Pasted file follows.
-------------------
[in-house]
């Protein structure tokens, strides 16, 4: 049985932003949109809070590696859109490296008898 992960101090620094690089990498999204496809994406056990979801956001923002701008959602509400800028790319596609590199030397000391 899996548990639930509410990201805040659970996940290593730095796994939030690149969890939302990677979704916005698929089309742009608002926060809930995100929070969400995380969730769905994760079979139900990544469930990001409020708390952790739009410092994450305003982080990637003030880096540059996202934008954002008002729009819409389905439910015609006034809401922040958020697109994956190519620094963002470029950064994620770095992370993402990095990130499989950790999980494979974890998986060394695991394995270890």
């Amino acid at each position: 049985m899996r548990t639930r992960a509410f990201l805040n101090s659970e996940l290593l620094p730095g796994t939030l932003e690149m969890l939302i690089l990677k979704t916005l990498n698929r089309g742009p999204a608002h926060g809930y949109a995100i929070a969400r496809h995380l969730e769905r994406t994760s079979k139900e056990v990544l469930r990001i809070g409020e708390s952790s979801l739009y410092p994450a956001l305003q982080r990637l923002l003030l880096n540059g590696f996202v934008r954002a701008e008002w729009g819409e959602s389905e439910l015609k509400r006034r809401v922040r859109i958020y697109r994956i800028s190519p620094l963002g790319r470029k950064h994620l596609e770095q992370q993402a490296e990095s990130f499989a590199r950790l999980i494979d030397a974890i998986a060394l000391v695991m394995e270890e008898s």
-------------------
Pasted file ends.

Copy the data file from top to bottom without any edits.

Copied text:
[in-house]
């Protein structure tokens, strides 16, 4: 049985932003949109809070590696859109490296008898 992960101090620094690089990498999204496809994406056990979801956001923002701008959602509400800028790319596609590199030397000391 899996548990639930509410990201805040659970996940290593730095796994939030690149969890939302990677979704916005698929089309742009608002926060809930995100929070969400995380969730769905994760079979139900990544469930990001409020708390952790739009410092994450305003982080990637003030880096540059996202934008954002008002729009819409389905439910015609006034809401922040958020697109994956190519620094963002470029950064994620770095992370993402990095990130499989950790999980494979974890998986060394695991394995270890």
């Amino acid at each position: 049985m899996r548990t639930r992960a509410f990201l805040n101090s659970e996940l290593l620094p730095g796994t939030l932003e690149m969890l939302i690089l990677k979704t916005l990498n698929r089309g742009p999204a608002h926060g809930y949109a995100i929070a969400r496809h995380l969730e769905r994406t994760s079979k139900e056990v990544l469930r990001i809070g409020e708390s952790s979801l739009y410092p994450a956001l305003q982080r990637l923002l003030l880096n540059g590696f996202v934008r954002a701008e008002w729009g819409e959602s389905e439910l015609k509400r006034r809401v922040r859109i958020y697109r994956i800028s190519p620094l963002g790319r470029k950064h994620l596609e770095q992370q993402a490296e990095s990130f499989a590199r950790l999980i494979d030397a974890i998986a060394l000391v695991m394995e270890e008898s």